Gospel singer Isaiah Thomas claims his record label told him it would not pay his promised $30,000 advance because God said it wasn’t time yet. Thomas says the message was delivered to him in an email that stated: “I have been seeking God about the timing of your next recording. To date, God has not confirmed His approval for Habakkuk Music to participate.”
Thomas and the Global Gospel Music Group sued Habakkuk Music and April Washington-Essex in Manhattan Federal Court.
Thomas says he signed a recording agreement with Habakkuk owner Washington-Essex in November 2007. He delivered his first album, “The Greatest,” four months later.
In late February 2009, Thomas says, he began work on his second album, using his own money while collaborating with Washington-Essex. Thomas says he spent two months working on the album, and Washington-Essex attended rehearsals and helped him choose songs.
Thomas says his contract called for a $30,000 advance before he began recording the second album. But on April 27, he says, Washington-Essex emailed him, calling off the recording sessions.
“I have been seeking God about the timing of your next recording. To date, God has not confirmed His approval for Habakkuk Music to participate,” the email said.
Thomas says Habakkuk’s refusal to pay the advance effectively ended the label’s rights to second album. So he signed up with Global Gospel Music Group in January this year.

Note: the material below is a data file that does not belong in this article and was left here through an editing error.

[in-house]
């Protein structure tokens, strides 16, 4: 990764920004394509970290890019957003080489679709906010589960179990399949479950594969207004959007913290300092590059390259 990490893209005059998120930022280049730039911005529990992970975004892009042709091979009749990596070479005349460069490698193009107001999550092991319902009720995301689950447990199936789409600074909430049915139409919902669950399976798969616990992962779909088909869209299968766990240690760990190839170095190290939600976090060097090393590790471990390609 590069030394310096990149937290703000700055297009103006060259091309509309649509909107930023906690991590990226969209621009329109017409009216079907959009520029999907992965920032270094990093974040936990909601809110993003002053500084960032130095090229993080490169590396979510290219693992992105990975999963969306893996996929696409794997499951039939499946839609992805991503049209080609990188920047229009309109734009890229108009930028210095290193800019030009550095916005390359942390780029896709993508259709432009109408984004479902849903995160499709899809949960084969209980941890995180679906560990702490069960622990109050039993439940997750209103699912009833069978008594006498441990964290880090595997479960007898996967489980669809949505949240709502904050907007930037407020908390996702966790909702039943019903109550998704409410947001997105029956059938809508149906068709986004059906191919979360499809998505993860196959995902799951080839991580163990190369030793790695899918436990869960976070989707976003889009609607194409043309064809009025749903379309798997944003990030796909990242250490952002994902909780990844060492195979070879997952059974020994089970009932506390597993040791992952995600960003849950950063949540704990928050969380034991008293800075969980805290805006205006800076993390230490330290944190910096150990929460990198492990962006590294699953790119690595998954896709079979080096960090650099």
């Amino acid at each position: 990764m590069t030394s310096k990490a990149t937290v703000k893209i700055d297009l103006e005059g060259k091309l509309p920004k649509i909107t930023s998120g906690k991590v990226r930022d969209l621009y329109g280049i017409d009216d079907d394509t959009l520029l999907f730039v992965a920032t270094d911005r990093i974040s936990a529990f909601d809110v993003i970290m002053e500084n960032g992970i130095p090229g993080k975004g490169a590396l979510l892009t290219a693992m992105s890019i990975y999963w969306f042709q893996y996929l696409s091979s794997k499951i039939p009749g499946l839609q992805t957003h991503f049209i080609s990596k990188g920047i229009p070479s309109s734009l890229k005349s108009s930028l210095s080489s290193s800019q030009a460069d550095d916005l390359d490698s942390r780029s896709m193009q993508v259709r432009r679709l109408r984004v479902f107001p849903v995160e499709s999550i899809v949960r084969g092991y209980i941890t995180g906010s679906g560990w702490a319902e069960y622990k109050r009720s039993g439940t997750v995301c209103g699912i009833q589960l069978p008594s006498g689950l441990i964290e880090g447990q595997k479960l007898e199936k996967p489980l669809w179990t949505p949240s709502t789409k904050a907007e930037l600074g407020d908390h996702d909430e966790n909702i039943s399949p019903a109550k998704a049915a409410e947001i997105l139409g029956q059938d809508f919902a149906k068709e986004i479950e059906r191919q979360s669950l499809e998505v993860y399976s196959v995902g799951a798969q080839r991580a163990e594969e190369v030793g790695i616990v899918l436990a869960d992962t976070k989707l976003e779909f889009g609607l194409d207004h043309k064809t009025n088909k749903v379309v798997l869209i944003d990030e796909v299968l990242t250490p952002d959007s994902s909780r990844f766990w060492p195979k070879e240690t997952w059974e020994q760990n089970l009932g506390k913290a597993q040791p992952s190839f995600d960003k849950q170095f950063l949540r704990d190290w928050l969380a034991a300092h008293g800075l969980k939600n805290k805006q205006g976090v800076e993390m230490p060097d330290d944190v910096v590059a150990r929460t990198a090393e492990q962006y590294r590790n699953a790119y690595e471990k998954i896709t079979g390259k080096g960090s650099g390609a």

Washington-Essex said in an email that Thomas accusations are all false.
We at Habakkuk Music invest a lot of time, money and efforts into breaking artists, Washington-Essex said. To let Global Gospel Music Group or any other entity attempt to infringe upon our assets without warning would be weak leadership on my part. Contracts can be broken, and artists can be had but, there is a way to do business
In February, Global Gospel began promoting “I Dare You,” the first single from his new album. Thomas says the single rose to No. 3 on the gospel music charts.
He claims that on Feb. 15, Habakkuk issued a press release falsely claiming it had filed an injunction against Thomas and Global Gospel. He says Habakkuk called several radio stations and demanded that they stop playing his songs.
Thomas claims Habakkuk is trying to damage his reputation, and that it never filed the so-called injunction and knows that it and Thomas have parted ways.
Thomas says Washington-Essex also refused to pay his royalties from “The Greatest.”
He claims that Washington-Essex agreed to reimburse him for $25,000 he spent making “The Greatest,” before they split the profits. Instead, he says, Habakkuk charged him $20,000 for promoting the album, though he never approved the charge.
Thomas demands $500,000 for lost royalties, fraud and unfair trade practices. He is represented by Christopher Brown with Brown & Rosen of Boston.
Habakkuk is one of the 12 minor Jewish prophets. The Book of Habakkuk is believed to have been written around 600 B.C. Commentary on it occurs in the Dead Sea Scrolls. Parts of it reappear in Paul’s Epistle to the Romans.